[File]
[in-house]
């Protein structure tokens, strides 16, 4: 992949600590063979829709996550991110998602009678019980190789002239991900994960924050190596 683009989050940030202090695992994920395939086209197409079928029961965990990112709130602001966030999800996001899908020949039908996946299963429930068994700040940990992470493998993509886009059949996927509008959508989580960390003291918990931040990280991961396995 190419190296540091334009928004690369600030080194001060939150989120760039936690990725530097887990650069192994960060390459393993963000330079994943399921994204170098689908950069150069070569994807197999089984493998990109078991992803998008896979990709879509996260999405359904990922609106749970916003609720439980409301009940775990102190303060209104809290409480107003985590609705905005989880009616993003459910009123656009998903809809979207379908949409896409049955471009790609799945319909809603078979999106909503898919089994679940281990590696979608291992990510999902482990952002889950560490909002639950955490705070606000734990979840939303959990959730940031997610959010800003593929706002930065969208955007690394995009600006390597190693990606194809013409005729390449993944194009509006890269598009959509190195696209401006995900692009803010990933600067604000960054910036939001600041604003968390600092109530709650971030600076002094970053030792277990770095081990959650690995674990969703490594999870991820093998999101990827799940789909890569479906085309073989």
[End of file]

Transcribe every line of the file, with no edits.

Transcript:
[in-house]
């Protein structure tokens, strides 16, 4: 992949600590063979829709996550991110998602009678019980190789002239991900994960924050190596 683009989050940030202090695992994920395939086209197409079928029961965990990112709130602001966030999800996001899908020949039908996946299963429930068994700040940990992470493998993509886009059949996927509008959508989580960390003291918990931040990280991961396995 190419190296540091334009928004690369600030080194001060939150989120760039936690990725530097887990650069192994960060390459393993963000330079994943399921994204170098689908950069150069070569994807197999089984493998990109078991992803998008896979990709879509996260999405359904990922609106749970916003609720439980409301009940775990102190303060209104809290409480107003985590609705905005989880009616993003459910009123656009998903809809979207379908949409896409049955471009790609799945319909809603078979999106909503898919089994679940281990590696979608291992990510999902482990952002889950560490909002639950955490705070606000734990979840939303959990959730940031997610959010800003593929706002930065969208955007690394995009600006390597190693990606194809013409005729390449993944194009509006890269598009959509190195696209401006995900692009803010990933600067604000960054910036939001600041604003968390600092109530709650971030600076002094970053030792277990770095081990959650690995674990969703490594999870991820093998999101990827799940789909890569479906085309073989």